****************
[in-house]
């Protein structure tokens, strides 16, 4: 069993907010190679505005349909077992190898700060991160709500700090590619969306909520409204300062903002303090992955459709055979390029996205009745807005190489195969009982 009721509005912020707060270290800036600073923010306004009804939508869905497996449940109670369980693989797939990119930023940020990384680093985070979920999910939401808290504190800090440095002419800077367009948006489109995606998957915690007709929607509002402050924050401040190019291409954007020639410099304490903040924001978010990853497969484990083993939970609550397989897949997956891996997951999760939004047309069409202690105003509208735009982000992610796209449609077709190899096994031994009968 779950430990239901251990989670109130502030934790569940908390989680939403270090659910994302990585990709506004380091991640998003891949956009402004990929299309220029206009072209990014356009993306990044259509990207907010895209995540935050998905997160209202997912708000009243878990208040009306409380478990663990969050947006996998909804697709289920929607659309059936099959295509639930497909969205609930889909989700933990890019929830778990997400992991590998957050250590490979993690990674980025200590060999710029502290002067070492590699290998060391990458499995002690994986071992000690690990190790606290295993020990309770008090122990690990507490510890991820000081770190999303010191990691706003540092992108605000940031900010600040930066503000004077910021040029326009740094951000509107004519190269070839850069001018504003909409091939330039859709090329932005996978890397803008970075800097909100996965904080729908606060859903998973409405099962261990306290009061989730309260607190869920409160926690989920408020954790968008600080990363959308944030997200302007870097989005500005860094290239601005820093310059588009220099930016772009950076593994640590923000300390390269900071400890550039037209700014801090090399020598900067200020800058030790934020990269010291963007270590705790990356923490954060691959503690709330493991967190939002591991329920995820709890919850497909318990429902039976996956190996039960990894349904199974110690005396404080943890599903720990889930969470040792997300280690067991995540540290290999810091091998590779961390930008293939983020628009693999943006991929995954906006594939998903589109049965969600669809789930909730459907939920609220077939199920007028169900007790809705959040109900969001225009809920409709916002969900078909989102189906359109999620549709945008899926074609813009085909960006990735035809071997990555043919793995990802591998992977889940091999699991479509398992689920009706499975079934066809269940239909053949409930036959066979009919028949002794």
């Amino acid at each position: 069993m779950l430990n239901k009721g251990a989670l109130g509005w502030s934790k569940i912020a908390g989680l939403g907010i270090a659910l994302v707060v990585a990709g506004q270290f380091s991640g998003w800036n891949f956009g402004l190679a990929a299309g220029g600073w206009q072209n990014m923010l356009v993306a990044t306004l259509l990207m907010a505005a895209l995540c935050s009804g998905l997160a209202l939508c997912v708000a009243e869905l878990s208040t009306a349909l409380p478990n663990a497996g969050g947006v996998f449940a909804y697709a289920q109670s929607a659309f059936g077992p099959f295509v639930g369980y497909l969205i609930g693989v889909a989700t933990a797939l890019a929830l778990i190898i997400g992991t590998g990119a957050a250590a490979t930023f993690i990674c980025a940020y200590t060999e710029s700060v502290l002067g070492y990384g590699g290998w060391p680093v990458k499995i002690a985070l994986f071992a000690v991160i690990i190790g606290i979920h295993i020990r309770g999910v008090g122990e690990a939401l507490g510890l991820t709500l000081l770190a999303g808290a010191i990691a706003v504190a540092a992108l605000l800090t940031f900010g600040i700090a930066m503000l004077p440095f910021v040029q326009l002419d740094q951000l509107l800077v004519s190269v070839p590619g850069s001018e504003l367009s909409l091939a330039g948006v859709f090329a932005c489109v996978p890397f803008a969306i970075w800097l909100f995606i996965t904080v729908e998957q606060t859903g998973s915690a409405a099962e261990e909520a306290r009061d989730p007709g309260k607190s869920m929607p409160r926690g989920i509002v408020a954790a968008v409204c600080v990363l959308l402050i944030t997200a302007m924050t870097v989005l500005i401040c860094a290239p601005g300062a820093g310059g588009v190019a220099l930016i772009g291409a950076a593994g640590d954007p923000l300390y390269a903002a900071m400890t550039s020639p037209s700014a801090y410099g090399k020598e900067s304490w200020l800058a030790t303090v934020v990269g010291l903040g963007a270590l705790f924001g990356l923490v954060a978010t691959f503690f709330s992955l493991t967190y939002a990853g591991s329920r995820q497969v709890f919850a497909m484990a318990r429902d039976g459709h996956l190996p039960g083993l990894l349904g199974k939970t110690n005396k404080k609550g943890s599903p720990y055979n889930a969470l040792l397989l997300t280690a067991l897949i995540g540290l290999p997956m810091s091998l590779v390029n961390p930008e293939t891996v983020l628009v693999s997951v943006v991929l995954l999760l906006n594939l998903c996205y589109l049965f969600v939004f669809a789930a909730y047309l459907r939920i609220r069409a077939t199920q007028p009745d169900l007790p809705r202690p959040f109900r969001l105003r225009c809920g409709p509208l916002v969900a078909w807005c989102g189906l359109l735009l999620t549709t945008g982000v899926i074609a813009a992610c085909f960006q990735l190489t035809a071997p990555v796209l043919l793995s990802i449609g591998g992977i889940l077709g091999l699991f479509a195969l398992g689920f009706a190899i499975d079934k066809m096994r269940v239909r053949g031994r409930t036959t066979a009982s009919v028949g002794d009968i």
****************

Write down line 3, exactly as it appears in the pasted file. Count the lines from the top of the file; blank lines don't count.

């Amino acid at each position: 069993m779950l430990n239901k009721g251990a989670l109130g509005w502030s934790k569940i912020a908390g989680l939403g907010i270090a659910l994302v707060v990585a990709g506004q270290f380091s991640g998003w800036n891949f956009g402004l190679a990929a299309g220029g600073w206009q072209n990014m923010l356009v993306a990044t306004l259509l990207m907010a505005a895209l995540c935050s009804g998905l997160a209202l939508c997912v708000a009243e869905l878990s208040t009306a349909l409380p478990n663990a497996g969050g947006v996998f449940a909804y697709a289920q109670s929607a659309f059936g077992p099959f295509v639930g369980y497909l969205i609930g693989v889909a989700t933990a797939l890019a929830l778990i190898i997400g992991t590998g990119a957050a250590a490979t930023f993690i990674c980025a940020y200590t060999e710029s700060v502290l002067g070492y990384g590699g290998w060391p680093v990458k499995i002690a985070l994986f071992a000690v991160i690990i190790g606290i979920h295993i020990r309770g999910v008090g122990e690990a939401l507490g510890l991820t709500l000081l770190a999303g808290a010191i990691a706003v504190a540092a992108l605000l800090t940031f900010g600040i700090a930066m503000l004077p440095f910021v040029q326009l002419d740094q951000l509107l800077v004519s190269v070839p590619g850069s001018e504003l367009s909409l091939a330039g948006v859709f090329a932005c489109v996978p890397f803008a969306i970075w800097l909100f995606i996965t904080v729908e998957q606060t859903g998973s915690a409405a099962e261990e909520a306290r009061d989730p007709g309260k607190s869920m929607p409160r926690g989920i509002v408020a954790a968008v409204c600080v990363l959308l402050i944030t997200a302007m924050t870097v989005l500005i401040c860094a290239p601005g300062a820093g310059g588009v190019a220099l930016i772009g291409a950076a593994g640590d954007p923000l300390y390269a903002a900071m400890t550039s020639p037209s700014a801090y410099g090399k020598e900067s304490w200020l800058a030790t303090v934020v990269g010291l903040g963007a270590l705790f924001g990356l923490v954060a978010t691959f503690f709330s992955l493991t967190y939002a990853g591991s329920r995820q497969v709890f919850a497909m484990a318990r429902d039976g459709h996956l190996p039960g083993l990894l349904g199974k939970t110690n005396k404080k609550g943890s599903p720990y055979n889930a969470l040792l397989l997300t280690a067991l897949i995540g540290l290999p997956m810091s091998l590779v390029n961390p930008e293939t891996v983020l628009v693999s997951v943006v991929l995954l999760l906006n594939l998903c996205y589109l049965f969600v939004f669809a789930a909730y047309l459907r939920i609220r069409a077939t199920q007028p009745d169900l007790p809705r202690p959040f109900r969001l105003r225009c809920g409709p509208l916002v969900a078909w807005c989102g189906l359109l735009l999620t549709t945008g982000v899926i074609a813009a992610c085909f960006q990735l190489t035809a071997p990555v796209l043919l793995s990802i449609g591998g992977i889940l077709g091999l699991f479509a195969l398992g689920f009706a190899i499975d079934k066809m096994r269940v239909r053949g031994r409930t036959t066979a009982s009919v028949g002794d009968i």